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N.Y. man charged with killing elusive rape suspect

  • David Carlson, center, appeared in Orange County Court on Oct. 28 in Goshen, N.Y. for arraignment on charges including murder and manslaughter in the Oct. 11 shooting death of Norris Acosta-Sanchez in Sparrowbush, N.Y. (AP Photo/Times Herald-Record, Tom Bushey)

SPARROWBUSH, N.Y. » David Carlson’s attempt to help corral a fugitive rape suspect has led to him fighting a murder charge. But his supporters say he’s more a victim than vigilante.

Carlson is accused of firing his shotgun twice at Norris Acosta-Sanchez as they walked along the wooded road where Carlson lives with his wife and three sons near the Pennsylvania border. Carlson claims he was escorting Acosta-Sanchez at gunpoint so a neighbor could call police.

A jury could consider the charges against Carlson next year, though many in this rural corner have already made up their minds.

"He’s not anybody who would kill anybody, ever. It had to be an extremely bad moment. It had to be," said neighbor Judy Metzroth, who put up her house for the 42-year-old union carpenter’s $100,000 bail bond after he was indicted last month.

Acosta-Sanchez, 35, was charged in neighboring Rockland County this summer with statutory rape of a teenage girl and had been staying at the summer cabin by the Carlsons’ home, apparently unbeknownst to the cabin’s owner. Family and friends say Acosta-Sanchez had earlier visited the cabin 65 miles northwest of New York City with other enthusiasts of the Russian spiritualist George Gurdjieff. They said he was born in Spain, moved to the United States when he was young and was working toward his U.S. citizenship. They described him as a smart, charismatic and capable man who attended college in Manhattan and lived in Paris, Madrid and Tel Aviv. But they say he also say he had trouble focusing on a path as an adult.

"He was a great guy. I loved my brother, but he was a little lost," said Dianela Acosta.

Carlson would not talk about his case with The Associated Press on the advice of his lawyers, but he had earlier told the Times Herald-Record of Middletown that Acosta-Sanchez had befriended his family in August. He initially told them his name was Daniel but later confessed he was a wanted man.

Carlson told police, who enlisted him in a plan to catch Acosta-Sanchez. Carlson would give Acosta-Sanchez a lift in his car, which would be pulled over by police. Officers failed to pull over Carlson’s car on a first attempt. That gambit worked the next day, Oct. 9, but Acosta-Sanchez fled after police let him go back to the cabin to get his wallet, according to Carlson’s lawyer, Benjamin Ostrer. Police in the Town of Deerpark declined to comment.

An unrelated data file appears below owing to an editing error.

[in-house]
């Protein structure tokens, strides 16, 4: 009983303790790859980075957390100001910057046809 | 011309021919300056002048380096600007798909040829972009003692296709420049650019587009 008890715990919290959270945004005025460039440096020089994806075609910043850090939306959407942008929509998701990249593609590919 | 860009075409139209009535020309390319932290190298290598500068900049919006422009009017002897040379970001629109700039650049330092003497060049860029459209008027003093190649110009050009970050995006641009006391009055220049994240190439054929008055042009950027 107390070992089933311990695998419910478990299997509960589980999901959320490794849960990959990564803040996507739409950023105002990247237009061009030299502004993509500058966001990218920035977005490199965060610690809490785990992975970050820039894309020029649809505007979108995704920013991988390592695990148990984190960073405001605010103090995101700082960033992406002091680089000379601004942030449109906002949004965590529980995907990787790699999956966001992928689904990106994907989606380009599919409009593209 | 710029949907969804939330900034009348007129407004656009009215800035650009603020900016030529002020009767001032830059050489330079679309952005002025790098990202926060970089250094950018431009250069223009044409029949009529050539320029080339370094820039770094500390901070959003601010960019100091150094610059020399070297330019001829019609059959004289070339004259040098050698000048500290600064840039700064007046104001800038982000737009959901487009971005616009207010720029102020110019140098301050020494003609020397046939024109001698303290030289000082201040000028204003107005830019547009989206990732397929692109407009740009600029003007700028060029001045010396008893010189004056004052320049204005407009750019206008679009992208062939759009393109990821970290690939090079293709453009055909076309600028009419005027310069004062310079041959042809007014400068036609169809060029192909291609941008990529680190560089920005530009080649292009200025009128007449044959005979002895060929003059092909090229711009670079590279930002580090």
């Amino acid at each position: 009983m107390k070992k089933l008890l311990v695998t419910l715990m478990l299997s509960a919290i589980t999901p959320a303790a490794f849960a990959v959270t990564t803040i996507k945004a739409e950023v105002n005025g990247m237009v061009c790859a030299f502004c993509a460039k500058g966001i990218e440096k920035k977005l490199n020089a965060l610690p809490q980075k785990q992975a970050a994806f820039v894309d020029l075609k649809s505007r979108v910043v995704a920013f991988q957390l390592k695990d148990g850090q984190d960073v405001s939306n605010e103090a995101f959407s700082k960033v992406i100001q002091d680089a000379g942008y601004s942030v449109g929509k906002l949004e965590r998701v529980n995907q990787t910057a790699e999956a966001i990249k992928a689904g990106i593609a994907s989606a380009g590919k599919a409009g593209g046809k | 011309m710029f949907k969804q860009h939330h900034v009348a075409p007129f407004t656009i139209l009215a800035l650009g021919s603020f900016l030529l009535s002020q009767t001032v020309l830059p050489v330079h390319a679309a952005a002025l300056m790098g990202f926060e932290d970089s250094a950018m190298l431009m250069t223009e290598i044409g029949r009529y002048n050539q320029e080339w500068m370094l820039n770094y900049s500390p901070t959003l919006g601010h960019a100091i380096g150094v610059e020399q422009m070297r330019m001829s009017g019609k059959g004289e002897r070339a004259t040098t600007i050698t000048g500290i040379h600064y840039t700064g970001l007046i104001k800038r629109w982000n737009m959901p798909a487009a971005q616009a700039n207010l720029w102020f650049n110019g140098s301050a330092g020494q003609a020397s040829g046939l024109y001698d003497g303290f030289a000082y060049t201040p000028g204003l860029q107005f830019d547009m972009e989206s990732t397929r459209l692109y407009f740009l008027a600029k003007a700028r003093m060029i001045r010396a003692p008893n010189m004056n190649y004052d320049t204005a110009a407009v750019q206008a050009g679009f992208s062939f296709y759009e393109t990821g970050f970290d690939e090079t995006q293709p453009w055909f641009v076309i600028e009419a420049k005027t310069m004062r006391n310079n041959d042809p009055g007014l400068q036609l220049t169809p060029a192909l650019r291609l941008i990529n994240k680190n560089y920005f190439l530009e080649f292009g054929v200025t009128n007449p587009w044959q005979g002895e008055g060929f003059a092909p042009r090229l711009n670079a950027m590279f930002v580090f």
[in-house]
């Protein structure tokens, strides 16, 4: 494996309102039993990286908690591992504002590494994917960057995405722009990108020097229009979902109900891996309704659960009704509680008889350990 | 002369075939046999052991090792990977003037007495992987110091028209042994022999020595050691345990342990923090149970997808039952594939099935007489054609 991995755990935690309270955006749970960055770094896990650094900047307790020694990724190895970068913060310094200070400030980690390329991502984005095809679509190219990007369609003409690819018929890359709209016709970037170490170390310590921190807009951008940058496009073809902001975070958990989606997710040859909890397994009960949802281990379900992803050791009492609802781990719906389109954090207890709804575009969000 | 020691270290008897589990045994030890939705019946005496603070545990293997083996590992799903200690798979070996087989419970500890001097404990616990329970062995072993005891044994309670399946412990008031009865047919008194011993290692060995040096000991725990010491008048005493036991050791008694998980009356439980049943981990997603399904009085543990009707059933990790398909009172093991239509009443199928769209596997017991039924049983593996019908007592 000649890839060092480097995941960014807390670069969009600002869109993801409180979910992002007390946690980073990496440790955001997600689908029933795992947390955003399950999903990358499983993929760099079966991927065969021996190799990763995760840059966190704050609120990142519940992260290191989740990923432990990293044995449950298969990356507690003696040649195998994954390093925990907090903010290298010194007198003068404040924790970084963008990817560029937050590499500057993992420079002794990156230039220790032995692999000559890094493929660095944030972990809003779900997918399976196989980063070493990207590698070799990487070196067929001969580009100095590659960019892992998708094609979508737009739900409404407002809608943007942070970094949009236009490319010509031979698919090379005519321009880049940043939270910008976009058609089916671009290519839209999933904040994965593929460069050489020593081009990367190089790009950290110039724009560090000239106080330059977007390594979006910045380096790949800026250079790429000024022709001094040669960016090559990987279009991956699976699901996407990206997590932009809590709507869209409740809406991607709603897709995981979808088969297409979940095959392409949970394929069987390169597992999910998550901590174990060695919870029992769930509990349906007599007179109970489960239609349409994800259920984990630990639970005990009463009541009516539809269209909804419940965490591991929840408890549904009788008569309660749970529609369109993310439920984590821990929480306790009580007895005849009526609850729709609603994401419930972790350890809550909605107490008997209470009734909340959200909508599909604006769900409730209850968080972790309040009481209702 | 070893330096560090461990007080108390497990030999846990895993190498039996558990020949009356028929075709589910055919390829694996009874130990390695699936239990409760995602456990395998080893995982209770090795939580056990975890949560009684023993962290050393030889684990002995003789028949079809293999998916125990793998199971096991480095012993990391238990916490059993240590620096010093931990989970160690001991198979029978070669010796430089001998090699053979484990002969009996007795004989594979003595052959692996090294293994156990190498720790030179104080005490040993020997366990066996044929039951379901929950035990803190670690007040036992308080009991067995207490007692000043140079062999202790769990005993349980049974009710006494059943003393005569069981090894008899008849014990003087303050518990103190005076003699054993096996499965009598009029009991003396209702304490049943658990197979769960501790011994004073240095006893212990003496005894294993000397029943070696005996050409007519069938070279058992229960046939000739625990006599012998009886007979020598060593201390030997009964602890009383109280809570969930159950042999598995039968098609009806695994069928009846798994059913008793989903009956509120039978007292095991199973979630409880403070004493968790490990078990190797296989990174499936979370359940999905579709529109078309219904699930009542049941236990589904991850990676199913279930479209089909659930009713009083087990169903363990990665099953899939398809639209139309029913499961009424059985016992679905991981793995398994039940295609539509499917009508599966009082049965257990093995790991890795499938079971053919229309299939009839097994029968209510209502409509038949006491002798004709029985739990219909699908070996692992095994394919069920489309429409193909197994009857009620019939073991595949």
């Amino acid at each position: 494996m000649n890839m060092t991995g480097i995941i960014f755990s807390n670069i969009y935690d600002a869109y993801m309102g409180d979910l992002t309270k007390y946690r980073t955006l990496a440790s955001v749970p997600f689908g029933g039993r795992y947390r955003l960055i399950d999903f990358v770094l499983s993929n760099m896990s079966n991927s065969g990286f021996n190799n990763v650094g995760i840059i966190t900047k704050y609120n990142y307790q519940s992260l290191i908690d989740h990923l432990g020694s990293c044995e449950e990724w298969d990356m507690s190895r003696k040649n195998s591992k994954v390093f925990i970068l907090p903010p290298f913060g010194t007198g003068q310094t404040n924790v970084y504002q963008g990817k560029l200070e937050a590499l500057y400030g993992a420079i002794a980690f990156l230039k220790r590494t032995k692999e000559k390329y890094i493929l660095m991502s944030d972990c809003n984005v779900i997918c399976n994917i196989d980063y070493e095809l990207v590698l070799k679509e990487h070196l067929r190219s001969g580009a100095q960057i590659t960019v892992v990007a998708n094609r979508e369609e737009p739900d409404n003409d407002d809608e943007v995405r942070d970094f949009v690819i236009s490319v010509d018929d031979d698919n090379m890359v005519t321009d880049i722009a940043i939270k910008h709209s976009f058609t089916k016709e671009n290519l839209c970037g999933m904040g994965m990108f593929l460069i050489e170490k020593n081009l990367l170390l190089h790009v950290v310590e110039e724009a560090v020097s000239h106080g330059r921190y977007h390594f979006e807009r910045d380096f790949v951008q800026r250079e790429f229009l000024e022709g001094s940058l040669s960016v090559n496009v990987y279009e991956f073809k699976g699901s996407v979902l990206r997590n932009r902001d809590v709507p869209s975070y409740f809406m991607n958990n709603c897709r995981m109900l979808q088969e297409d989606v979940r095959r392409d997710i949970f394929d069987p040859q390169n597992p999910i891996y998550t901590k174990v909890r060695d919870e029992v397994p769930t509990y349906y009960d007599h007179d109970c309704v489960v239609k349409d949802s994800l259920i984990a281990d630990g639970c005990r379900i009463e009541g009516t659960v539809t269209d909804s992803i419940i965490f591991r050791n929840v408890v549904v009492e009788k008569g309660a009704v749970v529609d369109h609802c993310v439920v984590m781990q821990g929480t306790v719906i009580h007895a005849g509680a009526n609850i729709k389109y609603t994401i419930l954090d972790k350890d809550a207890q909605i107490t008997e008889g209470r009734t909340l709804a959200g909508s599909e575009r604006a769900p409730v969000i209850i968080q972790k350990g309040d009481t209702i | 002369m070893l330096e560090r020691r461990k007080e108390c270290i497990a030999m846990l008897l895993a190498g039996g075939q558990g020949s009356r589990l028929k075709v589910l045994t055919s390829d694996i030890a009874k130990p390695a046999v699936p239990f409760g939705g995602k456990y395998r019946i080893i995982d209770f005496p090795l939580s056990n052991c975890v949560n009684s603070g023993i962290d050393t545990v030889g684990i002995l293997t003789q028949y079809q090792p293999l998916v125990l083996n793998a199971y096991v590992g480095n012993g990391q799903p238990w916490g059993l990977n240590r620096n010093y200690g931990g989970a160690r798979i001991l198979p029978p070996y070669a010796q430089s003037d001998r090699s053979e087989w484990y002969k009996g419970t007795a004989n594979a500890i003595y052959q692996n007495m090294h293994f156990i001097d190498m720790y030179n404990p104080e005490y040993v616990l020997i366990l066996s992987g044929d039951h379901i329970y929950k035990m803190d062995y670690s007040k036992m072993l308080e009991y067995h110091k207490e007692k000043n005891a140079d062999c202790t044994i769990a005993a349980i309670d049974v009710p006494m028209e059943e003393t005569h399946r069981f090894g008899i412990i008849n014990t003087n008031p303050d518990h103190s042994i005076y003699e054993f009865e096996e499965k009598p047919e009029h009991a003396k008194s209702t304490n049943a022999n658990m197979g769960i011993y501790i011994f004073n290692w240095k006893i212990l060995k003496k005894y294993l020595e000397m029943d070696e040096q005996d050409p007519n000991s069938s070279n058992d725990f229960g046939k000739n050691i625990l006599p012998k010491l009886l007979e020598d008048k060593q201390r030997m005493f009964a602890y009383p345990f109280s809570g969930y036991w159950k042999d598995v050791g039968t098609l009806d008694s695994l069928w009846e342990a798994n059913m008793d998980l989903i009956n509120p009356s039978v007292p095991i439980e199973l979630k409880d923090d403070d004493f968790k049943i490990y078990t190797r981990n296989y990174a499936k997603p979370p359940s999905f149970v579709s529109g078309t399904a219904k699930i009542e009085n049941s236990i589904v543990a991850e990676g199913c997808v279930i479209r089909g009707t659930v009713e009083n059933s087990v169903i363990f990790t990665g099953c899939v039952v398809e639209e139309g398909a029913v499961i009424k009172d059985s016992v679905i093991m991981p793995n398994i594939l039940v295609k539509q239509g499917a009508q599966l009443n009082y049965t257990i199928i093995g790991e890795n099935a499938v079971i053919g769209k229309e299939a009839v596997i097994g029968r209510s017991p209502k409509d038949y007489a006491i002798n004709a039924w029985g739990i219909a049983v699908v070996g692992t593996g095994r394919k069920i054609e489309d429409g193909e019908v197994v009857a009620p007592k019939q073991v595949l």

Acosta-Sanchez proved difficult to catch the next day, reportedly swimming across the nearby Rio Reservoir to escape police.

Locals were on edge.

A day later, Acosta-Sanchez was dead.

Details of what happened that Friday morning remain undisclosed because of the criminal case or are in dispute.

Ostrer said an agitated Acosta-Sanchez showed up at Carlson’s home. Carlson came out with his shotgun, and the two men began walking to a neighbor’s house. One neighbor’s security video shows the two figures walking briskly down the road, single file.

Carlson fired his first two shots into the ground to warn neighbors, Ostrer said. Prosecutors say Carlson shot Acosta-Sanchez in the arm and then the head.

Supporters say Carlson acted in self-defense, arguing if he had intended to kill Acosta-Sanchez, he wouldn’t have fired warning shots or walked him down the road in the remote area with no cell service. Grand jury witness and neighbor Carmine Ferrara said, "What I saw happening wasn’t a murder" but would not comment further because of the criminal case.

"It’s unfortunate that some have mischaracterized my client’s conduct as vigilantism," Ostrer said. "His repeated efforts to assist the police are undisputable evidence to the contrary."

Daniela Acosta said her brother was scared and confused. She questions the claim Carlson acted in self-defense.

"He pulled the trigger, twice. I don’t know what this man was thinking," she said.

The grand jury indictment against Carlson includes a top charge of second-degree murder, but it also includes options for a jury to consider lesser charges of manslaughter and criminally negligent homicide.

There are many who believe Carlson did nothing criminal. The "Free David Carlson" Facebook page has more than 1,000 likes, a website raising funds for his defense has raised $4,500 and the case has garnered attention on websites advocating gun rights and conservative politics. One typical Web headline: Hero Father Charged With Murder for Shooting Rape Suspect.

Carlson said people will sometimes recognize him when he’s out at the store, and he’s never heard a negative response.

"I’m holding up pretty well," he said. "I have to for my kids."

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